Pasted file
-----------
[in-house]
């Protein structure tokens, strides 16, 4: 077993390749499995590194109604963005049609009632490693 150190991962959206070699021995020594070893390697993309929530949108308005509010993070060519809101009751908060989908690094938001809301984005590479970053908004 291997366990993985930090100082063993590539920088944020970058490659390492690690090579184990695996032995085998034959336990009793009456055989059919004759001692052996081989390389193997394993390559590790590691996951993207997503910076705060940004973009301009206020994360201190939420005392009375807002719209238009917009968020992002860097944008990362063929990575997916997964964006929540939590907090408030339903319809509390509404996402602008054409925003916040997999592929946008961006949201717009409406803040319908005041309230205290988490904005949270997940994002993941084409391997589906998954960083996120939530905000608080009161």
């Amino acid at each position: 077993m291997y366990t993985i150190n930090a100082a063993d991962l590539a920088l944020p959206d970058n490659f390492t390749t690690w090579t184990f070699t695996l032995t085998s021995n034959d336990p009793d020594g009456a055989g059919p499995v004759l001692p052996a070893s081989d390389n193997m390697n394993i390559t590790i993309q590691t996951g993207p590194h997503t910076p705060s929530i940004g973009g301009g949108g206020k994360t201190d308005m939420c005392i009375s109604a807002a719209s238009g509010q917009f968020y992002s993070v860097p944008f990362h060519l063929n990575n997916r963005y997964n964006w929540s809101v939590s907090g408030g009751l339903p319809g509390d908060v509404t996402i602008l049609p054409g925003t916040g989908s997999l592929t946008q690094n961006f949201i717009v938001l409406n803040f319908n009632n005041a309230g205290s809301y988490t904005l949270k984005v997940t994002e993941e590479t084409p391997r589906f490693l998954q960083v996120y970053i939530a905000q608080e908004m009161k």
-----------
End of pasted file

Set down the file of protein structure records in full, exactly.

[in-house]
């Protein structure tokens, strides 16, 4: 077993390749499995590194109604963005049609009632490693 150190991962959206070699021995020594070893390697993309929530949108308005509010993070060519809101009751908060989908690094938001809301984005590479970053908004 291997366990993985930090100082063993590539920088944020970058490659390492690690090579184990695996032995085998034959336990009793009456055989059919004759001692052996081989390389193997394993390559590790590691996951993207997503910076705060940004973009301009206020994360201190939420005392009375807002719209238009917009968020992002860097944008990362063929990575997916997964964006929540939590907090408030339903319809509390509404996402602008054409925003916040997999592929946008961006949201717009409406803040319908005041309230205290988490904005949270997940994002993941084409391997589906998954960083996120939530905000608080009161």
């Amino acid at each position: 077993m291997y366990t993985i150190n930090a100082a063993d991962l590539a920088l944020p959206d970058n490659f390492t390749t690690w090579t184990f070699t695996l032995t085998s021995n034959d336990p009793d020594g009456a055989g059919p499995v004759l001692p052996a070893s081989d390389n193997m390697n394993i390559t590790i993309q590691t996951g993207p590194h997503t910076p705060s929530i940004g973009g301009g949108g206020k994360t201190d308005m939420c005392i009375s109604a807002a719209s238009g509010q917009f968020y992002s993070v860097p944008f990362h060519l063929n990575n997916r963005y997964n964006w929540s809101v939590s907090g408030g009751l339903p319809g509390d908060v509404t996402i602008l049609p054409g925003t916040g989908s997999l592929t946008q690094n961006f949201i717009v938001l409406n803040f319908n009632n005041a309230g205290s809301y988490t904005l949270k984005v997940t994002e993941e590479t084409p391997r589906f490693l998954q960083v996120y970053i939530a905000q608080e908004m009161k």